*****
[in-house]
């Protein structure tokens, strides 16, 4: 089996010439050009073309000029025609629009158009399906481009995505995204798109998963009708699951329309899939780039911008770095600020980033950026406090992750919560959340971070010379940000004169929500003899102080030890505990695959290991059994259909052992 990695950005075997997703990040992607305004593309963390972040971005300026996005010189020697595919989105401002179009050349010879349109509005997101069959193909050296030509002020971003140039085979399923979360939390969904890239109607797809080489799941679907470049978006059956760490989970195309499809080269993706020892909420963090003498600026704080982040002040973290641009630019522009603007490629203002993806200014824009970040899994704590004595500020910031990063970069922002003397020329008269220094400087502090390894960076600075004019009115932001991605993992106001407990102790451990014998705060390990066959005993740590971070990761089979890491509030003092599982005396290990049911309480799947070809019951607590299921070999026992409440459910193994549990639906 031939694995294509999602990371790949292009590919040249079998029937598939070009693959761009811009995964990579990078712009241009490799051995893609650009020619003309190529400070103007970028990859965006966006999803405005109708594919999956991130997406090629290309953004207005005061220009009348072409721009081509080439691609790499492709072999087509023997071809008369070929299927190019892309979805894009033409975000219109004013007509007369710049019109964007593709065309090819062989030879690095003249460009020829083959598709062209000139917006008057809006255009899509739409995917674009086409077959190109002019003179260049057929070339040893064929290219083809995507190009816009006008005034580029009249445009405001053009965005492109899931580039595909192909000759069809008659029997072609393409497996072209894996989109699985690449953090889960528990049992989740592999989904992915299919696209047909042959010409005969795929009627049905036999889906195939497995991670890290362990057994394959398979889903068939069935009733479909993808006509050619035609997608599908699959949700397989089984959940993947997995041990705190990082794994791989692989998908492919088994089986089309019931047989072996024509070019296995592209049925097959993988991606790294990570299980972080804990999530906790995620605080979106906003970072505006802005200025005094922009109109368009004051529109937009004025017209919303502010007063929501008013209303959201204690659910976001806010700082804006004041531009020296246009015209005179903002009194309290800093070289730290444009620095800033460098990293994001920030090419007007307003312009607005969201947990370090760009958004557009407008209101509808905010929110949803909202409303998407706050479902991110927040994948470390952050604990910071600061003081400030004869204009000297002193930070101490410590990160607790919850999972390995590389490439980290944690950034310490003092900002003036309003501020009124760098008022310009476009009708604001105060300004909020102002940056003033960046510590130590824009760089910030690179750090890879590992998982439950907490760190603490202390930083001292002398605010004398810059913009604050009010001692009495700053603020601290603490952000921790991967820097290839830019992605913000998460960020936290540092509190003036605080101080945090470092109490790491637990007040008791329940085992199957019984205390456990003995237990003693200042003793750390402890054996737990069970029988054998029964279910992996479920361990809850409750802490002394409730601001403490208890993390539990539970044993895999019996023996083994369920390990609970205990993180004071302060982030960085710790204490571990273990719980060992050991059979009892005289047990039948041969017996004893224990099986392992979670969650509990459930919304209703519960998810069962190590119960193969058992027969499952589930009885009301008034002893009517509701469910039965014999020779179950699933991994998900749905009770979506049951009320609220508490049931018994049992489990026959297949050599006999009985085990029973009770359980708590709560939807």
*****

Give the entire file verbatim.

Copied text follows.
[in-house]
């Protein structure tokens, strides 16, 4: 089996010439050009073309000029025609629009158009399906481009995505995204798109998963009708699951329309899939780039911008770095600020980033950026406090992750919560959340971070010379940000004169929500003899102080030890505990695959290991059994259909052992 990695950005075997997703990040992607305004593309963390972040971005300026996005010189020697595919989105401002179009050349010879349109509005997101069959193909050296030509002020971003140039085979399923979360939390969904890239109607797809080489799941679907470049978006059956760490989970195309499809080269993706020892909420963090003498600026704080982040002040973290641009630019522009603007490629203002993806200014824009970040899994704590004595500020910031990063970069922002003397020329008269220094400087502090390894960076600075004019009115932001991605993992106001407990102790451990014998705060390990066959005993740590971070990761089979890491509030003092599982005396290990049911309480799947070809019951607590299921070999026992409440459910193994549990639906 031939694995294509999602990371790949292009590919040249079998029937598939070009693959761009811009995964990579990078712009241009490799051995893609650009020619003309190529400070103007970028990859965006966006999803405005109708594919999956991130997406090629290309953004207005005061220009009348072409721009081509080439691609790499492709072999087509023997071809008369070929299927190019892309979805894009033409975000219109004013007509007369710049019109964007593709065309090819062989030879690095003249460009020829083959598709062209000139917006008057809006255009899509739409995917674009086409077959190109002019003179260049057929070339040893064929290219083809995507190009816009006008005034580029009249445009405001053009965005492109899931580039595909192909000759069809008659029997072609393409497996072209894996989109699985690449953090889960528990049992989740592999989904992915299919696209047909042959010409005969795929009627049905036999889906195939497995991670890290362990057994394959398979889903068939069935009733479909993808006509050619035609997608599908699959949700397989089984959940993947997995041990705190990082794994791989692989998908492919088994089986089309019931047989072996024509070019296995592209049925097959993988991606790294990570299980972080804990999530906790995620605080979106906003970072505006802005200025005094922009109109368009004051529109937009004025017209919303502010007063929501008013209303959201204690659910976001806010700082804006004041531009020296246009015209005179903002009194309290800093070289730290444009620095800033460098990293994001920030090419007007307003312009607005969201947990370090760009958004557009407008209101509808905010929110949803909202409303998407706050479902991110927040994948470390952050604990910071600061003081400030004869204009000297002193930070101490410590990160607790919850999972390995590389490439980290944690950034310490003092900002003036309003501020009124760098008022310009476009009708604001105060300004909020102002940056003033960046510590130590824009760089910030690179750090890879590992998982439950907490760190603490202390930083001292002398605010004398810059913009604050009010001692009495700053603020601290603490952000921790991967820097290839830019992605913000998460960020936290540092509190003036605080101080945090470092109490790491637990007040008791329940085992199957019984205390456990003995237990003693200042003793750390402890054996737990069970029988054998029964279910992996479920361990809850409750802490002394409730601001403490208890993390539990539970044993895999019996023996083994369920390990609970205990993180004071302060982030960085710790204490571990273990719980060992050991059979009892005289047990039948041969017996004893224990099986392992979670969650509990459930919304209703519960998810069962190590119960193969058992027969499952589930009885009301008034002893009517509701469910039965014999020779179950699933991994998900749905009770979506049951009320609220508490049931018994049992489990026959297949050599006999009985085990029973009770359980708590709560939807």